Ineed protcedure that allow delete multiple garbage strings from large file how to do that ? I do not want open file every time .
Posted on 2002-04-12 01:12:22 by Zebio
Zebio,

Can you tell us a little bit more about what you are trying to do so that someone can help you.

Regards,

hutch@movsd.com
Posted on 2002-04-12 01:23:16 by hutch--
Forgot say Hi All ! sorry
General purpose is cleaning some large file from some garbage strings.

- find specified strings from some large file , delete these
strings from file store file .
I know that easy then you want delete one string by manipulate
FilePointer. But I need multiple search attempts and multiple srings delete without opening file every time ,"(by one pass)".
Posted on 2002-04-12 01:43:22 by Zebio
you can try to map your file in memory...

steps are:

CreateFile (=filehandle)
CreateFileMapping (=maphandle)
MapViewOfFile (EAX = POINTER TO YOUR FILE (mapaddress))
--------------------------------------------------------
delete some strings or whatever... note that
you have DIRECT pointer access to your file
like: mov byte ptr ,12 will change the first
byte of your file... the rest is on you and your
algorythmic skills...
--------------------------------------------------------
UnmapViewOfFile (mapaddress)
CloseHandle (maphandle)
SetFilePointer (new_end of your file)
SetEndOfFile (cut it!)
CloseHandle (filehandle)

good luck
Posted on 2002-04-12 03:31:59 by mob
If you want to *remove* the strings from the file, and thus make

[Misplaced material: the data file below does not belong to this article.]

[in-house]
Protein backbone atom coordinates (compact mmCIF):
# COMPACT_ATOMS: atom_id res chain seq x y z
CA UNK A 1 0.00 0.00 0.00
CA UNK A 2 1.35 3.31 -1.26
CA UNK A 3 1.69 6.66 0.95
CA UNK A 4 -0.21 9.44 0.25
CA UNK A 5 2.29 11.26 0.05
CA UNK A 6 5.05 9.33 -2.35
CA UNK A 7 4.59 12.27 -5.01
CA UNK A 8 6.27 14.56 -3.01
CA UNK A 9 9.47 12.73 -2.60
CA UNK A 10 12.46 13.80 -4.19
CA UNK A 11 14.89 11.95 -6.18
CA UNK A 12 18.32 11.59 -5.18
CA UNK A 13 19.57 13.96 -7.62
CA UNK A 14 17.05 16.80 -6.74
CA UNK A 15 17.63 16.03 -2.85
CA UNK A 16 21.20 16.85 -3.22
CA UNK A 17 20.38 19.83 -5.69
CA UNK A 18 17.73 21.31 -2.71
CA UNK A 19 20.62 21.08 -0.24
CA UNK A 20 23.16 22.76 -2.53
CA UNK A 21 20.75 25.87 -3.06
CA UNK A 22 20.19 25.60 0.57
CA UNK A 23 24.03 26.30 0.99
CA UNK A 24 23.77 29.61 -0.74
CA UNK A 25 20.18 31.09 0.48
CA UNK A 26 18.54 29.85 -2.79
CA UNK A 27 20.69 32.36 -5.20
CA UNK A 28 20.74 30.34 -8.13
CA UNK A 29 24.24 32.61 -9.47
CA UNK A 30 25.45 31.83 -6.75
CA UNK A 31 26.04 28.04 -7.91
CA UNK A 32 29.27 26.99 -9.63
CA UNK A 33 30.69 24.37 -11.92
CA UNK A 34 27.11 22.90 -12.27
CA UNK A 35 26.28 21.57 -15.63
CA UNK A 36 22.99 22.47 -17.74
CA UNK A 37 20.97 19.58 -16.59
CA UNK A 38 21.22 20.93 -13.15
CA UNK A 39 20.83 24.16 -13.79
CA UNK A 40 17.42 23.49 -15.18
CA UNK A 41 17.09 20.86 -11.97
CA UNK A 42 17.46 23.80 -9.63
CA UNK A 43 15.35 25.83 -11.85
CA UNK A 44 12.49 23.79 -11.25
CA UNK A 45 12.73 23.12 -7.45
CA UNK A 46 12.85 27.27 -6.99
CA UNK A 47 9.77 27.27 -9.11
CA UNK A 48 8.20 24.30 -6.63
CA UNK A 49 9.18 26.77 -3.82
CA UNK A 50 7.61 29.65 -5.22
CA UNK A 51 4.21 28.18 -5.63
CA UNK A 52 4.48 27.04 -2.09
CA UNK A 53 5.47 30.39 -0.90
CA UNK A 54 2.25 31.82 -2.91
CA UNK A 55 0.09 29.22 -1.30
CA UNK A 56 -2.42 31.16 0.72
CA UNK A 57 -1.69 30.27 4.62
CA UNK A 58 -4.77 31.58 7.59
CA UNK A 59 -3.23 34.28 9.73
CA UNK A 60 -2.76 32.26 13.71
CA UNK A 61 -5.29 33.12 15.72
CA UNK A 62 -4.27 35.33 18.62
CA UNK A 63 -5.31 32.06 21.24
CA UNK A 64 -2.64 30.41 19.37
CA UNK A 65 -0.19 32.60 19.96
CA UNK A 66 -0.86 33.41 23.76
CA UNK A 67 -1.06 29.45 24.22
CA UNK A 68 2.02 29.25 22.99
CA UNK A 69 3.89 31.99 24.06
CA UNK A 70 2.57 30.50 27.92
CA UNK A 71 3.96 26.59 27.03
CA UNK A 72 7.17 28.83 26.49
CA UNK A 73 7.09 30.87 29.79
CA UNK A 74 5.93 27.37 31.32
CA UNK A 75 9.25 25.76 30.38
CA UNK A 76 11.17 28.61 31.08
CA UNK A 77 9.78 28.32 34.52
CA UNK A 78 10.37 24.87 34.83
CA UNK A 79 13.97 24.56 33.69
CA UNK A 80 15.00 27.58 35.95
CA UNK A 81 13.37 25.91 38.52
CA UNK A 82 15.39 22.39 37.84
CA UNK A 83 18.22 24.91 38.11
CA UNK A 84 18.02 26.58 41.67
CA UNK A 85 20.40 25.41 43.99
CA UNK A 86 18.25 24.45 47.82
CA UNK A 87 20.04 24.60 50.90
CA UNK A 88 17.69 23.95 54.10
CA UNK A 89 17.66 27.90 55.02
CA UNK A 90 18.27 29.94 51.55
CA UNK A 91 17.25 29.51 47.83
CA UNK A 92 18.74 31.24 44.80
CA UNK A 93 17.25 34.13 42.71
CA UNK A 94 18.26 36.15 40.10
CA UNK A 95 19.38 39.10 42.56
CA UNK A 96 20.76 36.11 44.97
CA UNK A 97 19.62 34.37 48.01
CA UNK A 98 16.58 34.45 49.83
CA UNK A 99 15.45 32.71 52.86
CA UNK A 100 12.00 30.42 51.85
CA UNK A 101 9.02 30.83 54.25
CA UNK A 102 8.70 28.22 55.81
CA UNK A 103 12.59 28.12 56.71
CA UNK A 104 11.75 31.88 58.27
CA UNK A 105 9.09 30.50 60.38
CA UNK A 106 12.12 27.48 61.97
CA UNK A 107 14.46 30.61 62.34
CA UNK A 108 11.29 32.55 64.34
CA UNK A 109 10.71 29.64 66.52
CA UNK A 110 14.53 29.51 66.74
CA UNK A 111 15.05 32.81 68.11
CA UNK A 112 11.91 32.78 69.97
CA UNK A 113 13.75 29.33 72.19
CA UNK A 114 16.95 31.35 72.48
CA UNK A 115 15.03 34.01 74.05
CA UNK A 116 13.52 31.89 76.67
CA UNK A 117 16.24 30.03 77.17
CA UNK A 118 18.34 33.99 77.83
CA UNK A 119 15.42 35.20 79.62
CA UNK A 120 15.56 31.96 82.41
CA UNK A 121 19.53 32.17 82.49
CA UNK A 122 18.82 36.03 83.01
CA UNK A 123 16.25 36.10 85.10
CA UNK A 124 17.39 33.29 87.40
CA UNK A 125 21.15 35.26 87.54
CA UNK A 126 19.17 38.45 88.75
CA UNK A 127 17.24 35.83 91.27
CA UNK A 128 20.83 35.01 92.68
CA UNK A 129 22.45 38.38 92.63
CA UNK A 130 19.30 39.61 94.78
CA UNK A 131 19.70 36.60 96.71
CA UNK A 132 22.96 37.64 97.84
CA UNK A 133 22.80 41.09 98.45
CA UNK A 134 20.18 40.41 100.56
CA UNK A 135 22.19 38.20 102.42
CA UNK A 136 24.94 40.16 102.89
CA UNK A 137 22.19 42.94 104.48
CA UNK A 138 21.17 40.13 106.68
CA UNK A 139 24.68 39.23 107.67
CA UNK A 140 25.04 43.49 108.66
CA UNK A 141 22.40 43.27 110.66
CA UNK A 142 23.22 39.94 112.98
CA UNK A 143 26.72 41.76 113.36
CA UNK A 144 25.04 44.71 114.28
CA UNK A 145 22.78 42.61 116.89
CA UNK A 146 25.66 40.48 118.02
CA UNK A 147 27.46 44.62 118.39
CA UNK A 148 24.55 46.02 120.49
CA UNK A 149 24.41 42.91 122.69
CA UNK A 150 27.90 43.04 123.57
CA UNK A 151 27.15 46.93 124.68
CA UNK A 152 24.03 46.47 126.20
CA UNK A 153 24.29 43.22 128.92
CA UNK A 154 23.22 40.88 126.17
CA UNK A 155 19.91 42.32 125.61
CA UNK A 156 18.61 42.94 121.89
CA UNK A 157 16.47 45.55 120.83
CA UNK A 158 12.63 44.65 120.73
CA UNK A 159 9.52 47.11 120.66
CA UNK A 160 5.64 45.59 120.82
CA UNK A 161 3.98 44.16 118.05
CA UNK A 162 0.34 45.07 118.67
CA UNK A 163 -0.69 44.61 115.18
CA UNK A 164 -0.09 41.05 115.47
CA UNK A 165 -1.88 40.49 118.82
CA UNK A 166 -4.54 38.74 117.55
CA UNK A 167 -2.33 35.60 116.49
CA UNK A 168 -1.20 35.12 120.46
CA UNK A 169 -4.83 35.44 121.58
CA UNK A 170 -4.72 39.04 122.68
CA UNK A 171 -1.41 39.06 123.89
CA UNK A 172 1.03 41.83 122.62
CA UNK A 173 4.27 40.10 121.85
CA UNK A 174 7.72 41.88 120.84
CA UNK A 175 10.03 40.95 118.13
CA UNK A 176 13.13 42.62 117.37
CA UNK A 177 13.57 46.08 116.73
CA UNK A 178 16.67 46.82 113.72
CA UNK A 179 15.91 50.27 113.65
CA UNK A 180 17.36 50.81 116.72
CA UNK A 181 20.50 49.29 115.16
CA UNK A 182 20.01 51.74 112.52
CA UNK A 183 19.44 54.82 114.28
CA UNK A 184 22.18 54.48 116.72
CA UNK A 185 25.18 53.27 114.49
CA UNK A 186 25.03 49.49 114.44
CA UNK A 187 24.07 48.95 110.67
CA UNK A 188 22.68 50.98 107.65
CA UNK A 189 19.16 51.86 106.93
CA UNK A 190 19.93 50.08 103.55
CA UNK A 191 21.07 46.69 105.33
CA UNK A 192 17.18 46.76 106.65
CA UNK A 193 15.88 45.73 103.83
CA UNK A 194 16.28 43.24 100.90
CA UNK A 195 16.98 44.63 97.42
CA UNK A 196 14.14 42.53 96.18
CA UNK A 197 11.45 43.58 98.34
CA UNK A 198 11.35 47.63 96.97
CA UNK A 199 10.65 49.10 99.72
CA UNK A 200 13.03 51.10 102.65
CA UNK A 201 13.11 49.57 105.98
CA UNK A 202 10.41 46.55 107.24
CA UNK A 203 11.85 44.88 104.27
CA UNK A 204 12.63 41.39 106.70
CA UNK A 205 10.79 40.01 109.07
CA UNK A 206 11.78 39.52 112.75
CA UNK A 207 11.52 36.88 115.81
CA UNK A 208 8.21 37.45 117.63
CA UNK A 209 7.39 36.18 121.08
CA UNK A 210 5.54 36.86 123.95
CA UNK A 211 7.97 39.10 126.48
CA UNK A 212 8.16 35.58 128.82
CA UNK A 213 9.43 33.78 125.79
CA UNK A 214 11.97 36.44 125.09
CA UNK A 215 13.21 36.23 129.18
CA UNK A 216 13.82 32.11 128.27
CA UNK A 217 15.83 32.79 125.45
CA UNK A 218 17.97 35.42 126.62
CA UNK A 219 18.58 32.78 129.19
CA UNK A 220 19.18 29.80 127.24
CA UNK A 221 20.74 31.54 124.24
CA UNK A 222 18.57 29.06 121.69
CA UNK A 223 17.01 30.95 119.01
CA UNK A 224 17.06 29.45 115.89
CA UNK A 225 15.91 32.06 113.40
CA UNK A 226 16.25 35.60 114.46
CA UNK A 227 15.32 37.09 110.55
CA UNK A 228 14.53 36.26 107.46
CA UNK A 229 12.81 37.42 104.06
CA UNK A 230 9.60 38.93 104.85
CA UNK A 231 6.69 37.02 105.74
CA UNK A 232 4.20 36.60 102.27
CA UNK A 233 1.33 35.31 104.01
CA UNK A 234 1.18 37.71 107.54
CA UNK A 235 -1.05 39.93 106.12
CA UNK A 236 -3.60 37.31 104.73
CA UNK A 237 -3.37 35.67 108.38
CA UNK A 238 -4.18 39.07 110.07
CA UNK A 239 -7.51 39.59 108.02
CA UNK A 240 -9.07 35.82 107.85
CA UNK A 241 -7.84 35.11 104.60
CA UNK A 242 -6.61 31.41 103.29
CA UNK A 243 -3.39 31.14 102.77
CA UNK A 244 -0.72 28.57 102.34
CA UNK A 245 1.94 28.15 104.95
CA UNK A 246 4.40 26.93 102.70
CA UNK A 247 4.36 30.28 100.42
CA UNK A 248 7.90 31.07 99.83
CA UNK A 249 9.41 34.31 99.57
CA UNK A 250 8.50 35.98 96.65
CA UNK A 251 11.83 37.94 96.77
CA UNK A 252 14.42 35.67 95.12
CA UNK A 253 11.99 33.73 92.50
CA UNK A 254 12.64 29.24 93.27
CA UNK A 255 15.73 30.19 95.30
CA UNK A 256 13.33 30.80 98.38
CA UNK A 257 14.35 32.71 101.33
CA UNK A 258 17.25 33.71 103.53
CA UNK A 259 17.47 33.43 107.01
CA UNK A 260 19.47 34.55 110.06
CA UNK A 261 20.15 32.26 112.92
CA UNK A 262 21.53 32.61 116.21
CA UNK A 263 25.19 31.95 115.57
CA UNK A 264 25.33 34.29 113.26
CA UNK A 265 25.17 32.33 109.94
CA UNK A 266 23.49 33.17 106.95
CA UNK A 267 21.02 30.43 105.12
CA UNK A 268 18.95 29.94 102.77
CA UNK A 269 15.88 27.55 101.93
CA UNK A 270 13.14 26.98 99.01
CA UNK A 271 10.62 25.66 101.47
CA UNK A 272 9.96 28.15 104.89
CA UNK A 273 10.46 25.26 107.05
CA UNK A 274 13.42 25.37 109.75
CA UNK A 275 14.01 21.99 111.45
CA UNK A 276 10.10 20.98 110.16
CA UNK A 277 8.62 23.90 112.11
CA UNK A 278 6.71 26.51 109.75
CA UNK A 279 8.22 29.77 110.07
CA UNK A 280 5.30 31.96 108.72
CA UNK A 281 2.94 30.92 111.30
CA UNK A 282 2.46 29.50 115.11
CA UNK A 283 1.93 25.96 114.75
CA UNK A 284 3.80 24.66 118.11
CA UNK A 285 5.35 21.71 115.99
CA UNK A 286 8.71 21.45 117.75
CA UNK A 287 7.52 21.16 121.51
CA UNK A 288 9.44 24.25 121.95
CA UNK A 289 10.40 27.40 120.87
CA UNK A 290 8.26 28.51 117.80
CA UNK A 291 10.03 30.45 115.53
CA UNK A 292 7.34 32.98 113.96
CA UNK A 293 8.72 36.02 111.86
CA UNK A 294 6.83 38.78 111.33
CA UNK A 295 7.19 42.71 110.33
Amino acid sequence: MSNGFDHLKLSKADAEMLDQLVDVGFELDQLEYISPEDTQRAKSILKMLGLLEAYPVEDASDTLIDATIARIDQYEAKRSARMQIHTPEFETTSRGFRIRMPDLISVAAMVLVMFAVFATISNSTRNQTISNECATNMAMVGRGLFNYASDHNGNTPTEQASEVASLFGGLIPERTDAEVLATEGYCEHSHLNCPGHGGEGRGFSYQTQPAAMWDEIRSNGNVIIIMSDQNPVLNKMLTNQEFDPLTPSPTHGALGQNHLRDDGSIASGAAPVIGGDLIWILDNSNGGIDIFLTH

the file smaller, an approach would look something like...

open file
open tempfile
if not(unwatedstring) then copy data
else skip data
close file
close tempfile
delete file
rename tempfile file

yes, this is a slow process for large files, but it's probably the only
way to really do it (without specialized fileformats) unless you want
to manipulate the file at FileSystem level... which I cannot recommend :)
Posted on 2002-04-12 10:25:22 by f0dder

but it's probably the only way to really do it


huh? maybe you oversaw my posting or you
newer got experienced with filemapping but
you *CAN* do it with with fm... and it would
be like 1000x faster and should not to hard
to implement...


SetFilePointer (*NEW* (decreased) end of file)
SetEndOfFile (cut it!)
Posted on 2002-04-12 11:12:15 by mob
Filemapping will be slower than a readfile/writefile approach, because
file mapping generates #PF for each 4k access. The readfile/writefile
method can also be used with a single file, but with large file operations
I generally tend to use a tempfile so nothing is lost in case of an error.
Note that I assume he wants to remove an arbitrary amount of strings from
an arbitrary position in an arbitrary file - there isn't any way to do
this (that I know of) that will not involve (possibly massive) data
shuffling.

The smart thing to do is of course to only "copy down data" that is not
used... ie, don't "skip bad string, copy all remaining data, loop".
Rather, "skip bad string(s), copy non-bad string(s) down, loop".
Posted on 2002-04-12 11:24:57 by f0dder
mh you could allocate a second buffer and do it like
you said... sure, datashuffling would be involved but
i thought this would be faster... mh a mixture between